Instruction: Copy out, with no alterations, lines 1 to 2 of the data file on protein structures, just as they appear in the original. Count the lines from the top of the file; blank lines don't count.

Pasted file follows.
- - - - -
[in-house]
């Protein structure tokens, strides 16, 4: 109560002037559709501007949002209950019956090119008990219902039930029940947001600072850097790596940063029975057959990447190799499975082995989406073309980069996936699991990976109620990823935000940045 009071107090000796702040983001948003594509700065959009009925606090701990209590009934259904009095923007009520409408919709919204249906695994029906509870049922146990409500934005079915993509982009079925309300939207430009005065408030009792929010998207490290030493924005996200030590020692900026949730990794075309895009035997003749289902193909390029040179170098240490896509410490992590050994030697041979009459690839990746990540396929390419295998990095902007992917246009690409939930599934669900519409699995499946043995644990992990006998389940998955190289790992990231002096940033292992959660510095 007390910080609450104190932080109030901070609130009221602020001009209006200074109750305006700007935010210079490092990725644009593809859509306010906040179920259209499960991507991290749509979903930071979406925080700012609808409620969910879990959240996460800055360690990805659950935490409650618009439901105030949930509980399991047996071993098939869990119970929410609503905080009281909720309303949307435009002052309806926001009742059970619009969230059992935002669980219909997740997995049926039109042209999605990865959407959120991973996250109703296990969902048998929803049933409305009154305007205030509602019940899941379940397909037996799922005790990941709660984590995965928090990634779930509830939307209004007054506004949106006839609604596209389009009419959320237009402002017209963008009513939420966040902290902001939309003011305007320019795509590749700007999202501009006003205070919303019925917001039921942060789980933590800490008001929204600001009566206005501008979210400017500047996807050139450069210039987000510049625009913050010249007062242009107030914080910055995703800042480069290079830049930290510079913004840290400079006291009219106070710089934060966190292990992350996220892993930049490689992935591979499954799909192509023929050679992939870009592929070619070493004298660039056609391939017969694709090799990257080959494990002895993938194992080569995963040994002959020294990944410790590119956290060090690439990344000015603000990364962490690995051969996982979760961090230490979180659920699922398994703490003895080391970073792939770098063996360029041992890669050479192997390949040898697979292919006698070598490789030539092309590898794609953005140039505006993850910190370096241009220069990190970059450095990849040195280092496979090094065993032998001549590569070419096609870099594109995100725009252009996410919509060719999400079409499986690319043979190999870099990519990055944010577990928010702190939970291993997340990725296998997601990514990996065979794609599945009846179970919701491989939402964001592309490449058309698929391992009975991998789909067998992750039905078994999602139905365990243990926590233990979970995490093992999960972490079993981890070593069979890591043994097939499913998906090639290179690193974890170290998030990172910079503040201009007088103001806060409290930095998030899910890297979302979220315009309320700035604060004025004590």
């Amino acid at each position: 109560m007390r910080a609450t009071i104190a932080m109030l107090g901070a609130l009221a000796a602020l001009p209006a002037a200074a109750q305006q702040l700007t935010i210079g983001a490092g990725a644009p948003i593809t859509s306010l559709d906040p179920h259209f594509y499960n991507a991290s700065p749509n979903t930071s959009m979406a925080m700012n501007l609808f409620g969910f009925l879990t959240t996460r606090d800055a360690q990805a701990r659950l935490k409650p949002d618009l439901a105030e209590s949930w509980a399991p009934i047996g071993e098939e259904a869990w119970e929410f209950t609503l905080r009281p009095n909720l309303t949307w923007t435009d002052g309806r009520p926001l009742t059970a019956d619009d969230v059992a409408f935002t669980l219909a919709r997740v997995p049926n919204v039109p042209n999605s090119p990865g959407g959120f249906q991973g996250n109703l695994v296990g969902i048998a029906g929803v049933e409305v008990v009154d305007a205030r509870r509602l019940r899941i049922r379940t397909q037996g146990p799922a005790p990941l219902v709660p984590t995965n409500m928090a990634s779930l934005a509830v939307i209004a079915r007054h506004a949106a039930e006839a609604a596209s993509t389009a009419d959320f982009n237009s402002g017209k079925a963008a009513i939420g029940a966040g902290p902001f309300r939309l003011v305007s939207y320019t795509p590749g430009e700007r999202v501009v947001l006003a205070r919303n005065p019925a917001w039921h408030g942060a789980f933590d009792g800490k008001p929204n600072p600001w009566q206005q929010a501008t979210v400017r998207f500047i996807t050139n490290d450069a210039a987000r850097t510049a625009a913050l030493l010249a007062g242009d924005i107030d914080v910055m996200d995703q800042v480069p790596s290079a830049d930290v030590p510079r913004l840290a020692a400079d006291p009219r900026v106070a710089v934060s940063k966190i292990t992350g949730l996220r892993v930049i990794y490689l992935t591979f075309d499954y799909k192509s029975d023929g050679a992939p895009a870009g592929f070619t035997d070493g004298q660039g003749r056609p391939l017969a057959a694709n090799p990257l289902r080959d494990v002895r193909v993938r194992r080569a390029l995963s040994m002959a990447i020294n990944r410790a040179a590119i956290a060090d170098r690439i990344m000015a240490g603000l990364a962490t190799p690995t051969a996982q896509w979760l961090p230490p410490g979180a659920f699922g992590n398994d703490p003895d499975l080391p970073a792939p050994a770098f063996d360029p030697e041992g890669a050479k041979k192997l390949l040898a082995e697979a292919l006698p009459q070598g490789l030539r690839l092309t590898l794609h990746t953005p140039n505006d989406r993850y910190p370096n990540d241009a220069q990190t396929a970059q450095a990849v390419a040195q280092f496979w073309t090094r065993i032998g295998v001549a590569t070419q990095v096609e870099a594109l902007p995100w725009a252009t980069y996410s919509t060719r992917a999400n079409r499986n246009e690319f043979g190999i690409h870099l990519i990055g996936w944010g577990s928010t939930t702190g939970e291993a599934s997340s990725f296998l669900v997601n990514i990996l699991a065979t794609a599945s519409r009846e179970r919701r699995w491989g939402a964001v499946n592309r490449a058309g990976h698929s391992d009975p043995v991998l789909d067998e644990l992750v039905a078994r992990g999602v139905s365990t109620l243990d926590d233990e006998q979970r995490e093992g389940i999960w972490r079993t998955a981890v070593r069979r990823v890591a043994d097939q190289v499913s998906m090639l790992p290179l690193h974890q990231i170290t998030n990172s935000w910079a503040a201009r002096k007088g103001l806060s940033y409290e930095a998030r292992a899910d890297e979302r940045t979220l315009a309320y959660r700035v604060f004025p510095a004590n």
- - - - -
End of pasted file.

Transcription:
[in-house]
């Protein structure tokens, strides 16, 4: 109560002037559709501007949002209950019956090119008990219902039930029940947001600072850097790596940063029975057959990447190799499975082995989406073309980069996936699991990976109620990823935000940045 009071107090000796702040983001948003594509700065959009009925606090701990209590009934259904009095923007009520409408919709919204249906695994029906509870049922146990409500934005079915993509982009079925309300939207430009005065408030009792929010998207490290030493924005996200030590020692900026949730990794075309895009035997003749289902193909390029040179170098240490896509410490992590050994030697041979009459690839990746990540396929390419295998990095902007992917246009690409939930599934669900519409699995499946043995644990992990006998389940998955190289790992990231002096940033292992959660510095 007390910080609450104190932080109030901070609130009221602020001009209006200074109750305006700007935010210079490092990725644009593809859509306010906040179920259209499960991507991290749509979903930071979406925080700012609808409620969910879990959240996460800055360690990805659950935490409650618009439901105030949930509980399991047996071993098939869990119970929410609503905080009281909720309303949307435009002052309806926001009742059970619009969230059992935002669980219909997740997995049926039109042209999605990865959407959120991973996250109703296990969902048998929803049933409305009154305007205030509602019940899941379940397909037996799922005790990941709660984590995965928090990634779930509830939307209004007054506004949106006839609604596209389009009419959320237009402002017209963008009513939420966040902290902001939309003011305007320019795509590749700007999202501009006003205070919303019925917001039921942060789980933590800490008001929204600001009566206005501008979210400017500047996807050139450069210039987000510049625009913050010249007062242009107030914080910055995703800042480069290079830049930290510079913004840290400079006291009219106070710089934060966190292990992350996220892993930049490689992935591979499954799909192509023929050679992939870009592929070619070493004298660039056609391939017969694709090799990257080959494990002895993938194992080569995963040994002959020294990944410790590119956290060090690439990344000015603000990364962490690995051969996982979760961090230490979180659920699922398994703490003895080391970073792939770098063996360029041992890669050479192997390949040898697979292919006698070598490789030539092309590898794609953005140039505006993850910190370096241009220069990190970059450095990849040195280092496979090094065993032998001549590569070419096609870099594109995100725009252009996410919509060719999400079409499986690319043979190999870099990519990055944010577990928010702190939970291993997340990725296998997601990514990996065979794609599945009846179970919701491989939402964001592309490449058309698929391992009975991998789909067998992750039905078994999602139905365990243990926590233990979970995490093992999960972490079993981890070593069979890591043994097939499913998906090639290179690193974890170290998030990172910079503040201009007088103001806060409290930095998030899910890297979302979220315009309320700035604060004025004590």